Years of productive research have blessed the center with a continuing supply of new products to display. Presently, the products on display include wines from mango, bignay, duhat, pineapple, tamarind, oregano, ubi, sweet potato, sweet sorghum, cashew, zuriel, guyabano, blueberry, citrus, yacon, ybanag, rambutan, abiu, lipote, banaba, arius, adlay, tamarind, batuan, macopa, cacao, and santol; oregano (wine, juice, jam, vinegar, and soap); sweet sorghum (vinegar, wine, noodles, cookies, coffee, flour, jaggery, and syrup); seaweeds (marmalade, jam, chips, pickles, candies, noodles, torones, and dips); canned tuna and bangus; woven products (basket, native flower vase, and pandan bag from abaca and pineapple); cosmetic products like soaps, creams, and oils from sweet tamarind, lotus, okra and saluyot, VCO, turmeric, avocado, ginger, acapulco, papaya and sweet sorghum (hand sanitizer, and spray); soybean (3-in-1 and brewed coffee, veggie noodles, spreads); tea (chickpea, yacon, banana, miracle leaf, turmeric, oregano, native ginger, sweet basil, and sambong); coffee (sweet sorghum, pigeon pea, cacao, mungbean, marang, and soybean); coco sap sugar and nipa palm sugar; mango (dried mangoes, marmalade, pickles, huani mango, and vinaigrette); sapinit (juice, wine, and jam); makapuno (biscotti and string); citrus (cider, conserve jam, wine, and soap); capiz (lampshade and other products); adlay (crunch, nutri-meal, beauty soap, and breakfast cereal); batuan (sinigang powder, concentrate, candy, and powder); arrowroot powder and cookies; bee (honey, soap, propolis, and dishwashing liquid); malunggay powder and polvoron; cacao (chocolate kisses, tablea tops, and soap); chevon, and cereal preparations like gourmix.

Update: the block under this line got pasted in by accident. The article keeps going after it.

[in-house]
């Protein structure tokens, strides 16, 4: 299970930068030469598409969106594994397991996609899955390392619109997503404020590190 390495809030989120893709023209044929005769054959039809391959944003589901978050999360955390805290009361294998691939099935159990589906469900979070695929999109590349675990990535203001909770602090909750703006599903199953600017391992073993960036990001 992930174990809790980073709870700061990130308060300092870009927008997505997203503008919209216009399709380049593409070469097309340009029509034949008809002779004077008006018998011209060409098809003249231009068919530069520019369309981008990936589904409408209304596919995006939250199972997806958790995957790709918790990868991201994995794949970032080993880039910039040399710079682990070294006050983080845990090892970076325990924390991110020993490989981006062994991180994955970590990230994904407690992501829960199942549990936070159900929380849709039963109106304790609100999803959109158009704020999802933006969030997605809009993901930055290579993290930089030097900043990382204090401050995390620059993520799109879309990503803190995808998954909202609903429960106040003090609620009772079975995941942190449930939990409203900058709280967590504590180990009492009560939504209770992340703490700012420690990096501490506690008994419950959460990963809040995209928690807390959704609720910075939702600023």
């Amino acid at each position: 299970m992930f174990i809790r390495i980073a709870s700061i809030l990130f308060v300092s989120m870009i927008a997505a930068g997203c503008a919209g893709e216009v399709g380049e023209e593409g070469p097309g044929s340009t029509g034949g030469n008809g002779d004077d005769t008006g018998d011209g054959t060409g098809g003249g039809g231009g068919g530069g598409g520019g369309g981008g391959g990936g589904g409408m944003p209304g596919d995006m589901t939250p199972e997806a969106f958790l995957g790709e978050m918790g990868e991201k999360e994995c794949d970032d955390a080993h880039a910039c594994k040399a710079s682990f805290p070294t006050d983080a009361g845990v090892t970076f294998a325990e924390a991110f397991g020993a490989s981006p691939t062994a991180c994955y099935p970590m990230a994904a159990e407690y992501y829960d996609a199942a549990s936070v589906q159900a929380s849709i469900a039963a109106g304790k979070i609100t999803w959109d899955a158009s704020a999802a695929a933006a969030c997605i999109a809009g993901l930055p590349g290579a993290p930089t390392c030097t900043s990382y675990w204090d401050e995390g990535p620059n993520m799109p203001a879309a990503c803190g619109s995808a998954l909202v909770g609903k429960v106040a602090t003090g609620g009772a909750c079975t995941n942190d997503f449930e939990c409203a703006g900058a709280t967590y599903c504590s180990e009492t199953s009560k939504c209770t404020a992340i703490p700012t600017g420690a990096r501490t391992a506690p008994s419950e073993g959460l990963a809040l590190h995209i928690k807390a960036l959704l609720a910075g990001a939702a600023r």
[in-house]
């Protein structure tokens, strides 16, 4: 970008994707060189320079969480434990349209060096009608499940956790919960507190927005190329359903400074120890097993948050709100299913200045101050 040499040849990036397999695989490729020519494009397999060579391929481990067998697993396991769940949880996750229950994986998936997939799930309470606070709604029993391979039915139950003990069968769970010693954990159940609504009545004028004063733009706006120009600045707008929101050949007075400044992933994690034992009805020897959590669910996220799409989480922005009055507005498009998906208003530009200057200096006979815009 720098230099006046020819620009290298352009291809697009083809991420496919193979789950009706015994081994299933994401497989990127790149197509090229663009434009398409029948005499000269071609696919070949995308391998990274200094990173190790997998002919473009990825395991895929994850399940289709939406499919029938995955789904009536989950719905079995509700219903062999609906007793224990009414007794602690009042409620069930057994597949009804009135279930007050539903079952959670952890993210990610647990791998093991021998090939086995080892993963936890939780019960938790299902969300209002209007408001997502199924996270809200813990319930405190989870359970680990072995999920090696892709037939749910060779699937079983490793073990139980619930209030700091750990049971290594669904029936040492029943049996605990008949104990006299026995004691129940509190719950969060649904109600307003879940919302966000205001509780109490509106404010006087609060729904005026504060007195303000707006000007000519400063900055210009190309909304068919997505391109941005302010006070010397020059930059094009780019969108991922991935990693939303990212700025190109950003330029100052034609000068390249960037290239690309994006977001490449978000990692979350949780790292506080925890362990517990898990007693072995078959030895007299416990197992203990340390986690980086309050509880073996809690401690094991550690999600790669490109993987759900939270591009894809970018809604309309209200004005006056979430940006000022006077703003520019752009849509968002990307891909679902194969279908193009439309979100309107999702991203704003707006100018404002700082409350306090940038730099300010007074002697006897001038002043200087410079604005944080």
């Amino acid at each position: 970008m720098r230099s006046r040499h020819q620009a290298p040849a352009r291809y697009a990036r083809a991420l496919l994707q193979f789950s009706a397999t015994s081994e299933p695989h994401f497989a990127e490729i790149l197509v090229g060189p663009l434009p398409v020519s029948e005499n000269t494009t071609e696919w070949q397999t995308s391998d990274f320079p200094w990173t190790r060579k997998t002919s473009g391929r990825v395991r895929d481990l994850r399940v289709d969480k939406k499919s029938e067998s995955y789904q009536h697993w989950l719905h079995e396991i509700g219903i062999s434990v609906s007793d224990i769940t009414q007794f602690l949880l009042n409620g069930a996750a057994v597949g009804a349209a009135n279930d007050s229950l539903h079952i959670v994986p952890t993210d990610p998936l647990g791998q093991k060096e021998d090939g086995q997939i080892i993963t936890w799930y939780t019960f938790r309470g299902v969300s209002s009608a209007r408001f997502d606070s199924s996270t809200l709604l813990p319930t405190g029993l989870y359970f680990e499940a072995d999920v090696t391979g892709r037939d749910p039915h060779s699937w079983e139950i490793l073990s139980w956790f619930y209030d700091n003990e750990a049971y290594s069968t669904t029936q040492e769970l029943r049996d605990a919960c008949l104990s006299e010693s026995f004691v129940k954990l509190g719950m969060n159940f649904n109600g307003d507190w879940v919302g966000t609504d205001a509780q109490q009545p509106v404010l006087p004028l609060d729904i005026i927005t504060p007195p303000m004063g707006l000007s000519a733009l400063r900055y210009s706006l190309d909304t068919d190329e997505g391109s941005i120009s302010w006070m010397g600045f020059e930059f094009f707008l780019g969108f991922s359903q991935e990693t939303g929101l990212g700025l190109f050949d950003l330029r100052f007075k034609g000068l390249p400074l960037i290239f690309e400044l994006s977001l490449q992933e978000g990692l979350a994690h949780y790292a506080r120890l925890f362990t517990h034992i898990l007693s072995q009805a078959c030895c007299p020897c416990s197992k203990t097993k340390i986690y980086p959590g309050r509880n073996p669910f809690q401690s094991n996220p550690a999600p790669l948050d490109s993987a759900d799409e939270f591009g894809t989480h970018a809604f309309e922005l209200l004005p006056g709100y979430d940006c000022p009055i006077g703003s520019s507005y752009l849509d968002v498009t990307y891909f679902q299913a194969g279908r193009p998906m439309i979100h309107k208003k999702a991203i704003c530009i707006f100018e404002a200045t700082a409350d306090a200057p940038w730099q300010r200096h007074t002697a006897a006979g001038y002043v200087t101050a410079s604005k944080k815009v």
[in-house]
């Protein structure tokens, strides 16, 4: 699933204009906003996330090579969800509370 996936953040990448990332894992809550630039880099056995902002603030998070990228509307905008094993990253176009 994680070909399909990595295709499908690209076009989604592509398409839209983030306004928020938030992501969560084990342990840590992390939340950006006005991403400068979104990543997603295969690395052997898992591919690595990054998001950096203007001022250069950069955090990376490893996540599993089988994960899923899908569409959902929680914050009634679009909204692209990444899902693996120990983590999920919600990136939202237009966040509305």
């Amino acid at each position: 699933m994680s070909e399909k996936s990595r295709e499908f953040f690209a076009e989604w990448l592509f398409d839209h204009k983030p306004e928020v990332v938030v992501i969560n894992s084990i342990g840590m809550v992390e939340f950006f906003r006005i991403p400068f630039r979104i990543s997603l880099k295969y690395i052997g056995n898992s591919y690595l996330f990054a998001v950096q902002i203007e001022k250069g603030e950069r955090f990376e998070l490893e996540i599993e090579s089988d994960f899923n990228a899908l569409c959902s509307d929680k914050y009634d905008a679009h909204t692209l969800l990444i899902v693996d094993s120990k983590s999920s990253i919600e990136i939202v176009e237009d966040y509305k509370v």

Located at the lobby of the BAR Building, it has been a functioning hub for visitors looking to acquire further knowledge on innovative products including the latest information and technologies generated from agriculture and fisheries R&D. As such, the facility also serves as a one-stop-shop for information, technology guides, and other IEC materials. This greatly helps in disseminating new and reliable information regarding better ways of doing agriculture. Visitors, mainly farmers, researchers, government employees, private and public individuals, and students have visited the center for packages of technology (POT) for different priority commodities, feasibility studies and reports such as market studies and financial viability studies for different commodities or to inquire about crops in demand such as rice, rubber, soybean, cacao, and coffee and also for contact details of researchers who have conducted particular studies, among others. From January to August 2016, the R&D Tech Center served a total of 1, 200 visitors and received more than 1, 800 phone inquiries from different clienteles.